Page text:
Which brings us to the Rose Bowl's current plan to deal with an expected crowd of 92,000 for its New Year's Day game between Ohio State and Utah. Because of rules set in place by the Pasadena (California) Department of Health, the event will require all fans to show proof of vaccination or a negative test result within 72 hours of the game. All fans will also be required to wear masks unless they are actively eating or drinking.

One can't help but wonder why all sporting events and large public gatherings in general aren't adopting these same measures.

This would seem especially true of all indoor events this winter, beginning with the College Football Playoff title game on Jan. 10 at Lucas Oil Stadium, the domed venue that is home to the NFL's Indianapolis Colts. Adding to that, thousands of college administrators will crowd into Indy a week later for the NCAA's annual convention. The NCAA said this past week it has no plans to increase safety protocols for either event, though that could change.

John Swartzberg, an infectious disease and vaccinology professor emeritus at the University of California, Berkeley, told The Associated Press of staging those events without increased protocols: "That would be a terrible mistake. Looking at the trajectory, it's hard to believe we'll be out of this Delta surge and the Omicron surge by then."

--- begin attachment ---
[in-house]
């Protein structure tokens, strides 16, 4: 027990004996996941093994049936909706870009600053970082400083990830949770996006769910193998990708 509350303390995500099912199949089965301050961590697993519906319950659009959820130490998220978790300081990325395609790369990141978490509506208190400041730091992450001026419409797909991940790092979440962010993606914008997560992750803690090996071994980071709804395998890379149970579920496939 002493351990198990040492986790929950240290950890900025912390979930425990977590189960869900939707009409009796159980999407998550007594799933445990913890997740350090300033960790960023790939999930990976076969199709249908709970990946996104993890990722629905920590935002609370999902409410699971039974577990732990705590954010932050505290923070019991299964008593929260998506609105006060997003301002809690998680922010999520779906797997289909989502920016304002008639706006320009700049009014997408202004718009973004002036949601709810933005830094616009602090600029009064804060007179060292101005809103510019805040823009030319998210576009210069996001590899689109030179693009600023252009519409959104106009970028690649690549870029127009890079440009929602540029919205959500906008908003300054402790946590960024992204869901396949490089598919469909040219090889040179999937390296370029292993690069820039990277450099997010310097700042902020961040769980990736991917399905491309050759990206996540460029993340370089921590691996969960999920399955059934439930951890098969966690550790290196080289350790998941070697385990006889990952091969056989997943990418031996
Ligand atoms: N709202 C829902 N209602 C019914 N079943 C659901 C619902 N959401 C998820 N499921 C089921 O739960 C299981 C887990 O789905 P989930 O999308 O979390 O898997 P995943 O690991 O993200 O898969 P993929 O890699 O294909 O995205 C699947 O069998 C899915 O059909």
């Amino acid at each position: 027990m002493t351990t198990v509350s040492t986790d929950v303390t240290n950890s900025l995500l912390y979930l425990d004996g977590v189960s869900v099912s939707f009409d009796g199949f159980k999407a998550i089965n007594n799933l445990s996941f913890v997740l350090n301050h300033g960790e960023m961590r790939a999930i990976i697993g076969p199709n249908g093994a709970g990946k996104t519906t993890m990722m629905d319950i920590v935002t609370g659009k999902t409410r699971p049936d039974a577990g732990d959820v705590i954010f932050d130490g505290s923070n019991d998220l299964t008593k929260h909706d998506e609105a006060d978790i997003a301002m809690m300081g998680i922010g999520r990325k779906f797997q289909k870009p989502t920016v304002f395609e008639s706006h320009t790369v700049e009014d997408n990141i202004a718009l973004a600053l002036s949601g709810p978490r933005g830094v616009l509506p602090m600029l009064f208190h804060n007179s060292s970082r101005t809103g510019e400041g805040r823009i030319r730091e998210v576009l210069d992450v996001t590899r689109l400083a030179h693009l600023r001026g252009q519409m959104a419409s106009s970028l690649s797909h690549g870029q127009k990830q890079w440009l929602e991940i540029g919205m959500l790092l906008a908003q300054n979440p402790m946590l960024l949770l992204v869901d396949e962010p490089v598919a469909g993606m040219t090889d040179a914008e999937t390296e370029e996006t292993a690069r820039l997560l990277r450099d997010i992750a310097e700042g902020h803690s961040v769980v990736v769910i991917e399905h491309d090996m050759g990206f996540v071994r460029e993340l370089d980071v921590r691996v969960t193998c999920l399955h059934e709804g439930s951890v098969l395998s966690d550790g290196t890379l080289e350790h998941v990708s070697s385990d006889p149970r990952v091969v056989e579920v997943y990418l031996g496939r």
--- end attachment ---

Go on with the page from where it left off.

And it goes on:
Why we keep seem to be making the same terrible mistakes is what should concern us all the most.

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AP photo by Mark Zaleski / Tennessee forward Jonas Aidoo walks off the court at Bridgestone Arena after Saturday's basketball game between the Vols and Memphis was canceled due to COVID-19 protocols for the Tigers. The Vols wound up playing an intrasquad scrimmage in front of the fans who made it inside the venue before the game, which was set to be nationally televised, was called off.

McCarter will be Mel Allen honoree

Former Chattanooga News-Free Press sports writer and columnist Mark McCarter was named the recipient of the Alabama Sports Hall of Fame's highest media honor this past week, when it was announced he'll receive the 2022 Mel Allen Media Award at the ASHOF's 54th annual induction banquet and ceremony on May 7.

The award was created to honor those in the state of Alabama who have made a lifetime contribution to sports through their work as a media member. The award is named after 1974 inductee Mel Allen, the Birmingham native who was known as the "Voice of the New York Yankees" for two decades.

McCarter has spent 50 years in the media as a writer, editor (Anniston Star) and Huntsville Times columnist, and he was named Alabama's sports writer of the year four times and best sports columnist by the Associated Press Sports Editors on another occasion. He has recently joined the University of Alabama in Huntsville in a public relations position.

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Mark Wiedmer

Contact Mark Wiedmer at mwiedmer@timesfreepress.com. Follow him on Twitter @TFPWeeds.